I have a package of mints in my purse. Mints are very important for those spontaneous ministry times in the prayer room where I want to give someone the word of the Lord, but not give them olfactory information regarding my last meal (or lack thereof — beware of fasting breath). I recently started using a particular kind of mints that comes in a round box. When I was opening the first package of them, I noticed that it had two flip-top lids, situated across from each other. I thought that was a bit odd. Why would one need two ways to open the package? I looked at them closer, discovering them to be different sizes. One is large, opening up almost a full half of the tin. The other is a small opening just big enough to let one mint out through it. The large one is labeled “to share”, and the small one, logically, “not to share”.
I could conceptualize the logic behind the setup. If you’re passing the tin around to your friends, it’s easy to let them reach in and take a mint or two from the big end. If it’s just you, you only need to get out one mint, so you use the small flap. It still seemed kind of silly and excessive to me, but oh well, it’s the mint people’s box design, and they can do what they want with it.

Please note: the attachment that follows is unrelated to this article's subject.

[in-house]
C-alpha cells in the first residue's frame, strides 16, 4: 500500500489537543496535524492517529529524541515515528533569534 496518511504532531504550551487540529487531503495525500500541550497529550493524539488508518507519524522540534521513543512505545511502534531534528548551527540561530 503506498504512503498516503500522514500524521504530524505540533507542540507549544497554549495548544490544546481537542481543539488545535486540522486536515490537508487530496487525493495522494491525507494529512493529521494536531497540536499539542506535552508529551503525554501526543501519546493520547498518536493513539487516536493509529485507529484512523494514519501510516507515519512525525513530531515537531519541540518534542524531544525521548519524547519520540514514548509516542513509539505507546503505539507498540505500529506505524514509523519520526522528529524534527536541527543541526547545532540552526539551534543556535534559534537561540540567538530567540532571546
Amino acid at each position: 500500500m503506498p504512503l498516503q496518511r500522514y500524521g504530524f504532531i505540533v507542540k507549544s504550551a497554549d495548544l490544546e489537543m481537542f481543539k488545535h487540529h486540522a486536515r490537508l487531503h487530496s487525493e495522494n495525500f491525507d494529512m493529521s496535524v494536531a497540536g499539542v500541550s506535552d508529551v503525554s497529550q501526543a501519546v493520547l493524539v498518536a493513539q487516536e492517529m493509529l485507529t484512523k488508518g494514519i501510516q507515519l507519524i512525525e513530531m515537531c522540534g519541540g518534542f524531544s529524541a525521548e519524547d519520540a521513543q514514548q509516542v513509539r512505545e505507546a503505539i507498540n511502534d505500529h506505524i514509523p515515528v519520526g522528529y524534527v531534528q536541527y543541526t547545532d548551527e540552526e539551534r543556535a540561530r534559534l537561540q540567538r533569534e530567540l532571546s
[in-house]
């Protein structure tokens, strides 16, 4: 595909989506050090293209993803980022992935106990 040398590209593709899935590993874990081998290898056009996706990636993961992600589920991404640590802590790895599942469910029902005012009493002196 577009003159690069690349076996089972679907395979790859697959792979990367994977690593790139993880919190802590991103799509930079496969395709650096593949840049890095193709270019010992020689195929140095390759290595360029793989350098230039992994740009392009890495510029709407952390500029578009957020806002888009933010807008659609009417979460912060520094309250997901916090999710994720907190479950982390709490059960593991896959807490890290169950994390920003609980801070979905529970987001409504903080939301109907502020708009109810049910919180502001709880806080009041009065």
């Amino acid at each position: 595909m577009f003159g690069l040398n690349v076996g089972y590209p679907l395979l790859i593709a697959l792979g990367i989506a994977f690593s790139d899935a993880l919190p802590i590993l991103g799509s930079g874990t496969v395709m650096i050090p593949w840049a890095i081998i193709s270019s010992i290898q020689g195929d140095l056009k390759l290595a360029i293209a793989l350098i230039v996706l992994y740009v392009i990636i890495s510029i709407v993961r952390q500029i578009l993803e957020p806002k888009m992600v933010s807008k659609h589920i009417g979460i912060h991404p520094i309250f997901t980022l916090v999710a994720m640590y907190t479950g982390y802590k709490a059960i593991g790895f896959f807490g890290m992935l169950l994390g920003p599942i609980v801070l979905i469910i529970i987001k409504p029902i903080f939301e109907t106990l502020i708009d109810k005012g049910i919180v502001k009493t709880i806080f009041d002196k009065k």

Here’s the thing; this mint box has become an unintentional object lesson. It is so much easier to get a mint out when you use the “to share” side. You flip the lid, you reach in, and take a mint. Snap, grab, snap. You’re done.
The “not to share” side, however, poses a problem. Its shape is designed to let only one mint out at a time. But you cannot reach in to go get the mint. You must make the mint come out to you. So rather than just grabbing a piece, you invert the box and catch the mint as it comes out.
Of course, that’s assuming that the mints are situated in such a way that they will not get jammed coming through that little flap. If they get stuck, you have to turn the box right side up again, turn it back, and hope that it works this time. So rather than “snap, grab, snap,” your mint-getting experience is more like, “snap, flip, (silence), flip, flip, (more silence), flip, shake, flip, clatter, scramble” (the last part is when more than one mint actually comes out and you have to try not to drop any — which is, of course, followed by the “plink, plink” of putting the extras back).
If you are sitting in a worship service or prayer room, your neighbor can either hear “snap, grab, snap,” or the whole series of noises I won’t repeat again — the latter of which is much more annoying, and to top it off, only calls to attention the fact that you have decided “not to share” with him/her.
So the moral of the story is that, when you have the choice, opt “to share”. You’ll be glad you did.